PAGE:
What To Know Today

Why we’re suing the ATF and DOJ. The Trace’s Will Van Sant submitted eight different Freedom of Information Act requests to the ATF and the Department of Justice between April and October 2021. By March 2022, the agencies acknowledged receiving the requests that covered a slew of different records, including communications between government officials at both agencies and a prominent gun lobbyist. But Will received a determination in response to just one of his requests, where the DOJ said it could not locate the records in question. In no cases did he receive any record. On July 27, the Reporters Committee for Freedom of the Press filed a FOIA suit in U.S. District Court on behalf of Will and The Trace, saying that the DOJ and ATF failed to comply with deadlines and violated public records law. New requests, old problem: As we reported last summer, the ATF’s slow and inconsistent production of documents related to FOIA requests is consistent with what activists, lawyers, and former employees say are widespread problems with the ATF’s FOIA program. And the agency has one of the worst track records among federal agencies when it comes to producing public information. 

Another newsroom lawsuit — this one over the Uvalde shooting. More than a dozen state and national newsrooms including The Texas Tribune, ProPublica and Gannett filed a lawsuit accusing the Texas Department of Public Safety of violating the Texas Public Information Act by withholding information about the law enforcement response to the shooting. As the consortium of newsrooms say DPS refused to release records, the agency at the same time disclosed information in various testimonies, press conferences, or other forums. For its part, The Texas Tribune said its staff had filed more than 70 records requests with the state and that almost none had been fulfilled.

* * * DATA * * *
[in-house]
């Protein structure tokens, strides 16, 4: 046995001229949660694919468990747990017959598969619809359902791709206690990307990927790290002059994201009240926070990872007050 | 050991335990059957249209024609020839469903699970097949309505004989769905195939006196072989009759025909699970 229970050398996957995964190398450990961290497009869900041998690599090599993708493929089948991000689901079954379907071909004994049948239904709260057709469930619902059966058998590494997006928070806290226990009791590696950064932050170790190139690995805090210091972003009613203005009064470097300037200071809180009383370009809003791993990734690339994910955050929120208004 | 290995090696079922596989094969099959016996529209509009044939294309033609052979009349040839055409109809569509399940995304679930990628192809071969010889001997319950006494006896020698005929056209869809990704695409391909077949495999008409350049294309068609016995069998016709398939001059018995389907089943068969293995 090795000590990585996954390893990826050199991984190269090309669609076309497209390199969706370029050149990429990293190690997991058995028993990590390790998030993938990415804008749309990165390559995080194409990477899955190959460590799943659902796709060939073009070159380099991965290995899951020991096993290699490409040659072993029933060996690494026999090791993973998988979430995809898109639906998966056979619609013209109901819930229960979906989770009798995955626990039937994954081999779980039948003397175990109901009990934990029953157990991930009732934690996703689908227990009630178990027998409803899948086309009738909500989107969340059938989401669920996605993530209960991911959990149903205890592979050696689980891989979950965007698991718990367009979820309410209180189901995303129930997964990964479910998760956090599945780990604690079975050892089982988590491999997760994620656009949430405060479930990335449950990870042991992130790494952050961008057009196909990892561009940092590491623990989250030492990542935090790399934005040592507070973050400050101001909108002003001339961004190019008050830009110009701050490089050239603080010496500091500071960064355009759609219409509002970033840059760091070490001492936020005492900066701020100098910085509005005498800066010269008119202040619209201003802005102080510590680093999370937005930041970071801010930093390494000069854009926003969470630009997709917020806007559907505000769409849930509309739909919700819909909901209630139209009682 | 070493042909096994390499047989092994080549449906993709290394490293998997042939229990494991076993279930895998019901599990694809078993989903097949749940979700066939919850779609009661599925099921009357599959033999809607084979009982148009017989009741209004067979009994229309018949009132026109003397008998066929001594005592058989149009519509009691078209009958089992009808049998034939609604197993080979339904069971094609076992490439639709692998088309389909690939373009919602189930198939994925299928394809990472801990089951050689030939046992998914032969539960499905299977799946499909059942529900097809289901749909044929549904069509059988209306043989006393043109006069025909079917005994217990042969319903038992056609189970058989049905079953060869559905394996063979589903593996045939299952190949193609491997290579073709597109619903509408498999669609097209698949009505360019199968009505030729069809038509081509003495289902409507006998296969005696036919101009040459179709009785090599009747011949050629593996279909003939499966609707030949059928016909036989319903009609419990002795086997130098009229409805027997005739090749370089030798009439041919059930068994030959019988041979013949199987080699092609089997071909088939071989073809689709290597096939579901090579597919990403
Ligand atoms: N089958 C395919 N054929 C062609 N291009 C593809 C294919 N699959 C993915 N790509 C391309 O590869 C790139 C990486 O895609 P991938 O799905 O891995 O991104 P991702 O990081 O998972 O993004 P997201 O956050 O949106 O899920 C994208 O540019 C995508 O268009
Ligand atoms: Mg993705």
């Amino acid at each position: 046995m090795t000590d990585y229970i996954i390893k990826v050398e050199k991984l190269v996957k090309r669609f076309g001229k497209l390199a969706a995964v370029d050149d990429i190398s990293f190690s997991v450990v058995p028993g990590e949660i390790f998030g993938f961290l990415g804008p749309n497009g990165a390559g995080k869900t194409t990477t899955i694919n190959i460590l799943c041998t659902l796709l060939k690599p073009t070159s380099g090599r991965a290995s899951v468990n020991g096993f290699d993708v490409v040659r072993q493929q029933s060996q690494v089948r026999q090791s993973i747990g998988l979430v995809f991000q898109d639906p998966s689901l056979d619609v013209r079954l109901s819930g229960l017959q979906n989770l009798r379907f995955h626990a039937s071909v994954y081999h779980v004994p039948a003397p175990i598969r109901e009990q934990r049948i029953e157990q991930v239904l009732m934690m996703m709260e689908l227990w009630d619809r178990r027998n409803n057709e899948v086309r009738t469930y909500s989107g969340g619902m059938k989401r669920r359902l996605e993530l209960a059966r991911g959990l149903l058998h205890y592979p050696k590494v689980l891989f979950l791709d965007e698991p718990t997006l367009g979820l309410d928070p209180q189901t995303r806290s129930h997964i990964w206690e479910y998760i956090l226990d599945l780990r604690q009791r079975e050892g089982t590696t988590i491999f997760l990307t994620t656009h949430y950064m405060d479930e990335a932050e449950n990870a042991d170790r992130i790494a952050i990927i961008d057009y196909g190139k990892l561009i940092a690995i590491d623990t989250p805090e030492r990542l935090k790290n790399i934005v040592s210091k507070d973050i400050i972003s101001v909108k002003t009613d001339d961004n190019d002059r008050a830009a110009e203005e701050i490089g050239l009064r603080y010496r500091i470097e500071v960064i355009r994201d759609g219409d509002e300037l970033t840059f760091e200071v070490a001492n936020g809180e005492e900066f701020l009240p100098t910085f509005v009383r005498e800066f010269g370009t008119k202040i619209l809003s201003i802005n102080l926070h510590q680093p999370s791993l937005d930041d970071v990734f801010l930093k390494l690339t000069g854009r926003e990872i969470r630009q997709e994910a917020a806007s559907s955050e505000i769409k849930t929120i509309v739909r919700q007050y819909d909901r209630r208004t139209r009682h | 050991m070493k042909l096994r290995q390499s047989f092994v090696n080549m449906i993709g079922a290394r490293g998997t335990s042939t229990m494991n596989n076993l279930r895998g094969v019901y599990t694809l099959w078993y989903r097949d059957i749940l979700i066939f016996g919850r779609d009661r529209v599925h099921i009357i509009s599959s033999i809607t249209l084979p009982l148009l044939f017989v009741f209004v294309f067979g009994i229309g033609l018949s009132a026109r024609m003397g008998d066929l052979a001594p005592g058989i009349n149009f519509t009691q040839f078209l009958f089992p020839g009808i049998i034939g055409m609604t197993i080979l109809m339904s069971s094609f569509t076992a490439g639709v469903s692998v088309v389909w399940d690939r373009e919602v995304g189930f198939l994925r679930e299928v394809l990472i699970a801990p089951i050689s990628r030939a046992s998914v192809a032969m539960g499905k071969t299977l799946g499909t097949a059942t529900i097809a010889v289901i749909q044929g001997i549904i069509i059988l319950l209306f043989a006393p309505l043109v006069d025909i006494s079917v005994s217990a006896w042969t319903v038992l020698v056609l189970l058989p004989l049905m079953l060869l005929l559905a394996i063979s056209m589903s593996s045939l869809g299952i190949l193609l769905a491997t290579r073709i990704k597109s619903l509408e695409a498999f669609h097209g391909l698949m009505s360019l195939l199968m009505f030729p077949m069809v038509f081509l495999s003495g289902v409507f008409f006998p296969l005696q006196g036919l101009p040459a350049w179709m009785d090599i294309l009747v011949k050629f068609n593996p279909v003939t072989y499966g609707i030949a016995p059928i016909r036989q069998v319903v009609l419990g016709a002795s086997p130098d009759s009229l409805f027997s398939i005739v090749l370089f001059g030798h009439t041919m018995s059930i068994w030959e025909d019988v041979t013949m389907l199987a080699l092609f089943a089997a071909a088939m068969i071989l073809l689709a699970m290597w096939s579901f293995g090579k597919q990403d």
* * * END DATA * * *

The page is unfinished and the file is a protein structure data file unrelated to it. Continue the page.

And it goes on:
Texas man convicted of storming the U.S. Capitol with a gun sentenced to 87 months. The sentence for Guy Reffitt was the longest to date in any of the cases related to the events of January 6, 2021. Reffitt had a holstered handgun, helmet, zip ties, and body armor during the insurrection, and prosecutors allege that he was a recruiter for the Texas Three Percenters militia group. During the trial, Reffitt’s 19-year-old son testified that his father had told him and his sister that “traitors get shot” while warning them not to report him to authorities after the events of January 6. The sentence was less than half of the 15-year term prosecutors called for as they labelled Reffitt a domestic terrorist.

Sandy Hook families suing Alex Jones for defamation accused him of diverting funds before bankruptcy. Last week, the far-right conspiracy theorist’s primary company, Free Speech Systems — the parent company of InfoWars — declared bankruptcy amid the first of three trials to determine how much Jones owes to families of Sandy Hook victims after losing defamation trials. On Monday, a lawyer representing nine families said Jones “has been systematically siphoning large amounts of money” — more than $62 million — out of Free Speech Systems since they sued him in 2018 for saying the 2012 shooting was a hoax.

Americans bought an estimated 1.4 million guns last month, according to our tracker that analyzes FBI data. This seasonally adjusted figure includes about 840,000 handguns and 550,000 long guns (rifles and shotguns). The total figure was down 7 percent from the previous July and compares to 1.5 million gun purchases in June of this year, which was the highest monthly tally since last September.

Data Points

At least 29 — the number of states that allow non-police school employees to carry guns on school grounds. 

45 out of 74 — the share of school districts in Florida with school staff members participating as armed guardians on campus under a program the state rolled out after Parkland, according to state officials. That comes out to more than 1,300 such armed officials in the state.

About one-third — the share of Texas school districts (402 in total) participating in a state program allowing designated people including school staff to be armed, according to state data.

2.6 percent — the share of public schools that had at least one faculty member armed on campus, according to the most recent 2018 federal survey data. The toll is likely now higher. [The New York Times]